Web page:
A Tale of Two Depressions: Come the Next Catastrophe, We Will Rue Governments' Cowardice in Failing to Reform the Banks

By Jacques, Martin | New Statesman (1996), August 3, 2009 | Go to article overview
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A Tale of Two Depressions: Come the Next Catastrophe, We Will Rue Governments' Cowardice in Failing to Reform the Banks


Jacques, Martin, New Statesman (1996)


Talk of economic recovery is in the air. The FTSE has been steadily climbing over recent days. The banks are once more recruiting and paying fat bonuses. The sense of impending financial catastrophe which stalked the western world last autumn now seems a long time ago. But the mood of cautious optimism that is tangible in some circles is profoundly misplaced.

Certainly, as a result of the decisive action of governments last autumn, a meltdown has been averted and the financial sector has made a modest recovery. The US banks are once more recording significant profits, with a similar improvement in the UK. That said, the UK banking sector remains heavily socialised; a reminder of the near-death situation that threatened last autumn. And its capacity and willingness to lend remains severely impaired by the legacy of its previous excesses.

The state of the real economy is a different matter altogether. Over the past year, the British economy contracted by 5.6 per cent and it is expected that GDP will fall by 4-5 per cent over the course of 2009. Projections for the American, European and Japanese economies remain firmly in negative territory for this year, with close to zero growth predicted for 2010. A recent report suggested that British living standards would not recover to early 2008 levels until 2013, a scenario which bears strong echoes of the 1930s. The general picture now emerging suggests that for the indefinite future western economies will be characterised by extremely low growth rates. We might avoid a 1930s depression, but far from having a V-shaped recession, or even a U-shaped one, we might be contemplating something more like an L-shape. High unemployment levels, excess capacity, severe contraction in private spending levels and huge fiscal deficits are likely for the next five years, if not longer.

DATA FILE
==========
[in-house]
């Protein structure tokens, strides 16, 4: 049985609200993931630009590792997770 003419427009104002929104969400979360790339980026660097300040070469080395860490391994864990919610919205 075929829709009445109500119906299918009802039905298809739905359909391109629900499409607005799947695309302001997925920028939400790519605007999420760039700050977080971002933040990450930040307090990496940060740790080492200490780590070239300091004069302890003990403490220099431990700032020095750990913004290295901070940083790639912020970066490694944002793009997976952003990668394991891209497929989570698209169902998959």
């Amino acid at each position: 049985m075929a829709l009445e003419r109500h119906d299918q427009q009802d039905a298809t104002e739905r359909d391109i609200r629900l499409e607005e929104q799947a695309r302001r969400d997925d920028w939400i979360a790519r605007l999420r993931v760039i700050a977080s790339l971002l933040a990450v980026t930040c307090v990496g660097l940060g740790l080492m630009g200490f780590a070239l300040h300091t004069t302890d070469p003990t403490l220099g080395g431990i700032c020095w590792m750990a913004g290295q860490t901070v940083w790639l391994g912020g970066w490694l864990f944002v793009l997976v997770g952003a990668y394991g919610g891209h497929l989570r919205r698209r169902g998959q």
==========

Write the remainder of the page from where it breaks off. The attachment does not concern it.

Even this rather bleak prognosis should not blind us to the possibility of something worse. Two leading American economic historians, Barry Eichengreen and Kevin H O'Rourke, have argued in their recent paper, "A Tale of Two Depressions", that "world industrial production continues to track closely the 1930s fall". Both world stock markets and world trade "are still following paths far below the ones they followed in the Great Depression", and the United States and Canada "continue to see their industrial output fall approximately in line with what happened in the 1929 crisis". They conclude: "Globally, we are tracking or doing even worse than the Great Depression, whether the metric is industrial production, exports or equity valuations ..."

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If uncertainty still surrounds the economic outlook, it is possible to speak with much greater assurance about two other aspects of the financial crisis: the political response to the failure of the banks and the economic fortunes of China in the wake of the western financial meltdown. Last autumn it seemed possible--if a little unlikely--that the US and UK governments might act to reform the financial sector. This has proved to be a chimera. Huge banks continue to combine both their traditional high street functions and the casino activities that brought them to their knees.

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